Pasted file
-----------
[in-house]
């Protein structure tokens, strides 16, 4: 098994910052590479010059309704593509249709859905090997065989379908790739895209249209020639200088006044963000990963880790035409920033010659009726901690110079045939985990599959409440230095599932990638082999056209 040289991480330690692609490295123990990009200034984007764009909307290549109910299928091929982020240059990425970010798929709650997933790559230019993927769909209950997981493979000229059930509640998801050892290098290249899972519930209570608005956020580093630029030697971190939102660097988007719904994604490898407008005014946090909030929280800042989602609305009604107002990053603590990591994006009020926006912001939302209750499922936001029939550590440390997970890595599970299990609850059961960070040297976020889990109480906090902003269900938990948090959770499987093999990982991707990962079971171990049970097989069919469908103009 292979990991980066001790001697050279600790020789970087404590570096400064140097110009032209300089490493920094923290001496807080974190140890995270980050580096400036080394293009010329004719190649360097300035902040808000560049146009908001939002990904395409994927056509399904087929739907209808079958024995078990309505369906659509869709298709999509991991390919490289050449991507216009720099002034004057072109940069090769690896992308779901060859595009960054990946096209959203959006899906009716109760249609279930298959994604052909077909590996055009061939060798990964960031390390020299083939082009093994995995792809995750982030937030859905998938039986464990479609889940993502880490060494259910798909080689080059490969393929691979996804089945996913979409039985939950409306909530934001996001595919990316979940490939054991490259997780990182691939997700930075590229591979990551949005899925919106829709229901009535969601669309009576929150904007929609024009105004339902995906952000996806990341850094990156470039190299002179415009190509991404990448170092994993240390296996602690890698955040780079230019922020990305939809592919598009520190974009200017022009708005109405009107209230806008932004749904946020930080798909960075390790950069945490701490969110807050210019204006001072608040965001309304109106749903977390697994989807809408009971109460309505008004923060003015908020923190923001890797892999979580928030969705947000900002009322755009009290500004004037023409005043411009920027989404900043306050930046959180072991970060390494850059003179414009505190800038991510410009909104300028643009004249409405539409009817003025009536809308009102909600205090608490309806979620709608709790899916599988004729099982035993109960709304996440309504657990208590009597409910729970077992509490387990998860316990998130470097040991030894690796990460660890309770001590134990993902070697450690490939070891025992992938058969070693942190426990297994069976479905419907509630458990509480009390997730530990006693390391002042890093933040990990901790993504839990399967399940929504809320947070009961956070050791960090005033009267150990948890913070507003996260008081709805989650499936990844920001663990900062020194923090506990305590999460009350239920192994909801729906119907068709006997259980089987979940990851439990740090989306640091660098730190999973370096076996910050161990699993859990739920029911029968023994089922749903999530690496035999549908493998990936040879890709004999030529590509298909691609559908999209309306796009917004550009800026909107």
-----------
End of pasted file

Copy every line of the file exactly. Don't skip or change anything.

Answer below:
[in-house]
């Protein structure tokens, strides 16, 4: 098994910052590479010059309704593509249709859905090997065989379908790739895209249209020639200088006044963000990963880790035409920033010659009726901690110079045939985990599959409440230095599932990638082999056209 040289991480330690692609490295123990990009200034984007764009909307290549109910299928091929982020240059990425970010798929709650997933790559230019993927769909209950997981493979000229059930509640998801050892290098290249899972519930209570608005956020580093630029030697971190939102660097988007719904994604490898407008005014946090909030929280800042989602609305009604107002990053603590990591994006009020926006912001939302209750499922936001029939550590440390997970890595599970299990609850059961960070040297976020889990109480906090902003269900938990948090959770499987093999990982991707990962079971171990049970097989069919469908103009 292979990991980066001790001697050279600790020789970087404590570096400064140097110009032209300089490493920094923290001496807080974190140890995270980050580096400036080394293009010329004719190649360097300035902040808000560049146009908001939002990904395409994927056509399904087929739907209808079958024995078990309505369906659509869709298709999509991991390919490289050449991507216009720099002034004057072109940069090769690896992308779901060859595009960054990946096209959203959006899906009716109760249609279930298959994604052909077909590996055009061939060798990964960031390390020299083939082009093994995995792809995750982030937030859905998938039986464990479609889940993502880490060494259910798909080689080059490969393929691979996804089945996913979409039985939950409306909530934001996001595919990316979940490939054991490259997780990182691939997700930075590229591979990551949005899925919106829709229901009535969601669309009576929150904007929609024009105004339902995906952000996806990341850094990156470039190299002179415009190509991404990448170092994993240390296996602690890698955040780079230019922020990305939809592919598009520190974009200017022009708005109405009107209230806008932004749904946020930080798909960075390790950069945490701490969110807050210019204006001072608040965001309304109106749903977390697994989807809408009971109460309505008004923060003015908020923190923001890797892999979580928030969705947000900002009322755009009290500004004037023409005043411009920027989404900043306050930046959180072991970060390494850059003179414009505190800038991510410009909104300028643009004249409405539409009817003025009536809308009102909600205090608490309806979620709608709790899916599988004729099982035993109960709304996440309504657990208590009597409910729970077992509490387990998860316990998130470097040991030894690796990460660890309770001590134990993902070697450690490939070891025992992938058969070693942190426990297994069976479905419907509630458990509480009390997730530990006693390391002042890093933040990990901790993504839990399967399940929504809320947070009961956070050791960090005033009267150990948890913070507003996260008081709805989650499936990844920001663990900062020194923090506990305590999460009350239920192994909801729906119907068709006997259980089987979940990851439990740090989306640091660098730190999973370096076996910050161990699993859990739920029911029968023994089922749903999530690496035999549908493998990936040879890709004999030529590509298909691609559908999209309306796009917004550009800026909107």